What is Aphthous Stomatitis in Children and How to Handle ItWednesday, 11 April 2018
Did your child suddenly refuse to eat or drink, or perhaps complain of an uncomfortable sensation in the oral region? They could be having an aphthous stomatitis, which is a type of oral ulceration commonly found in children. Aphthous stomatitis is a disorder of the oral mucous membrane characterized by the presence of white spots in the oral cavity, lips, or tongue. It may not be a serious or life-threatening condition, but can be very disturbing for the child. Although it may be small in size and located deep inside the oral cavity, aphthous stomatitis can cause a significant amount of pain, causing your child to refuse to eat or talk. Below are potential causes of aphthous stomatitis:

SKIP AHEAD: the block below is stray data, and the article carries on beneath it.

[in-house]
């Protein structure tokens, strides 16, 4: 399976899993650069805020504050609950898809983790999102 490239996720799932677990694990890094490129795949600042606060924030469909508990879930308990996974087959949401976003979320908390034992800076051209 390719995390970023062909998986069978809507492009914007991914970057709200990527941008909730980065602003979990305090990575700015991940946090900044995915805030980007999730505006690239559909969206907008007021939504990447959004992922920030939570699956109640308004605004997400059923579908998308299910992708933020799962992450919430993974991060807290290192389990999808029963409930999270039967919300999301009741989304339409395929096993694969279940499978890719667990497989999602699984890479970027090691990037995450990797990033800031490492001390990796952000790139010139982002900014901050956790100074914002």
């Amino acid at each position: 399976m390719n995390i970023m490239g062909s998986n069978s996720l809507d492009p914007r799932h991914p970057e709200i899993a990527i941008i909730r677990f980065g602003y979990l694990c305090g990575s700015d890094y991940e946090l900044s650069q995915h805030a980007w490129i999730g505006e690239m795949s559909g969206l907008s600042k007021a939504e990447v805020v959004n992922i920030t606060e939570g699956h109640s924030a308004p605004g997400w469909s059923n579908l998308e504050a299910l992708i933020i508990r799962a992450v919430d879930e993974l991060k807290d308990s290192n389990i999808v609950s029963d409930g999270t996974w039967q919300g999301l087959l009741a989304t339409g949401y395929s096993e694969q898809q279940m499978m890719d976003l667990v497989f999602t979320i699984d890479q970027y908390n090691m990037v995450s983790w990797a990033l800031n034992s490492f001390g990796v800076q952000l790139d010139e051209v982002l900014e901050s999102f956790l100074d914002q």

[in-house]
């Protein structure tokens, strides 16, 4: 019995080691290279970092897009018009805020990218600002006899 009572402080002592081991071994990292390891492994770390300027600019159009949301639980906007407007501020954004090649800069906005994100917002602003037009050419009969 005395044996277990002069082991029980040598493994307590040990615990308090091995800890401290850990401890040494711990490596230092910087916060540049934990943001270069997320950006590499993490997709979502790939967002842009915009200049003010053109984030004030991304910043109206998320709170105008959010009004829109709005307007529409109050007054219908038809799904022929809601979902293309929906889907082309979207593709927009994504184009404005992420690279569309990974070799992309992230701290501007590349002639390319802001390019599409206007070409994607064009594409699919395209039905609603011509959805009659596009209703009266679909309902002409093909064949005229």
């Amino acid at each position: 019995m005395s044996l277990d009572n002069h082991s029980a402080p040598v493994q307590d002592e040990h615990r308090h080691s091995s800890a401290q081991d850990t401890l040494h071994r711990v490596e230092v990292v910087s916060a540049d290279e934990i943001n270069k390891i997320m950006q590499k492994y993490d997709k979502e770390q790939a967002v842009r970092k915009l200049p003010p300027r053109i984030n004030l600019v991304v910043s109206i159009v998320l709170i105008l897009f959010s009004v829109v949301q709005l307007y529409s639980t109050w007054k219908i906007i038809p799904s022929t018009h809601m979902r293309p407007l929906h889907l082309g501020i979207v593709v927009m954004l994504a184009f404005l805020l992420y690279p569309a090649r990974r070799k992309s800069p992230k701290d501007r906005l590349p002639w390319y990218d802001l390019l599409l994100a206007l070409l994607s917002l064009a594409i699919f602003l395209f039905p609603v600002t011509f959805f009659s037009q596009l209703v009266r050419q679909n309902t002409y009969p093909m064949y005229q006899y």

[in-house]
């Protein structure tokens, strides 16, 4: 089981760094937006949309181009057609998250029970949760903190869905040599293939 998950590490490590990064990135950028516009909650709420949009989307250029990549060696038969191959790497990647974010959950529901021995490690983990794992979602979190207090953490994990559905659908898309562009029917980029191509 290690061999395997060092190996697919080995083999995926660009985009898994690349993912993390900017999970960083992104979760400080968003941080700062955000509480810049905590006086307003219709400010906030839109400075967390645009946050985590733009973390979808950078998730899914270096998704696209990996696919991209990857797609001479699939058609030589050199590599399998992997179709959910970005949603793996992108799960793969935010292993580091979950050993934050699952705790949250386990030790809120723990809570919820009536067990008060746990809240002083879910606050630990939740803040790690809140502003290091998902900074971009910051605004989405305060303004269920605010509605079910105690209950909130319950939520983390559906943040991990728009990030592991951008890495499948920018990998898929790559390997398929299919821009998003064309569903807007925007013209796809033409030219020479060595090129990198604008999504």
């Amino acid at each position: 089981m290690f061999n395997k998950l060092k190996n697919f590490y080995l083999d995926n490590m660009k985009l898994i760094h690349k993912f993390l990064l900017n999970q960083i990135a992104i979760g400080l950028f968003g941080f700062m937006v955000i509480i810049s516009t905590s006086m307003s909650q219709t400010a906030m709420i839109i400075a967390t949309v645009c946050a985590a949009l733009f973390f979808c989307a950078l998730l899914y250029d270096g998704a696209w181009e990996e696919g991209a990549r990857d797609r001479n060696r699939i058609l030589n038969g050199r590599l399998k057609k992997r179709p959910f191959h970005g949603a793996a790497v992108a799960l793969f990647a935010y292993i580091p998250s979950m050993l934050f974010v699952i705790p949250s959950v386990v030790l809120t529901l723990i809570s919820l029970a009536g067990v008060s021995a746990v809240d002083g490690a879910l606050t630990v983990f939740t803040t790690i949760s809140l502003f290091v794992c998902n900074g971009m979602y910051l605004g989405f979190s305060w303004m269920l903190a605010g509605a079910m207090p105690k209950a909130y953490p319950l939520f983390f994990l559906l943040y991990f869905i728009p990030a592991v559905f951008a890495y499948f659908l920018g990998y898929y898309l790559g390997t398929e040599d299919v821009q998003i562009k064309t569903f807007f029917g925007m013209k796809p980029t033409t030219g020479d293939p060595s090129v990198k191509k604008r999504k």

- Fungal infections
Other than the mouth, fungal infections can also manifest as diaper rash or genital infections. Several things that can make a child more prone to develop aphthous stomatitis due to fungal infections include:
- Incomplete development of the immune system. Fungal infections are common in children under1 year of age, and may also occur due to a weakened immune system following a particular disease.
- Current long-term treatment with chemotherapy or antibiotics.
- Trauma, such as accidental biting, or abnormal shape and location of tooth, which may injure the oral cavity.
- Viral infections, such as herpes simplex virus, hand, food, and mouth disease, or measles, can also lead to aphthous stomatitis in children.
- Dental infections or abscesses.
- Provide your child with adequate water to drink.
- Provide food with soft texture and cold temperature.
- Apply a cold compress to the ulcer with ice, which will ease the pain.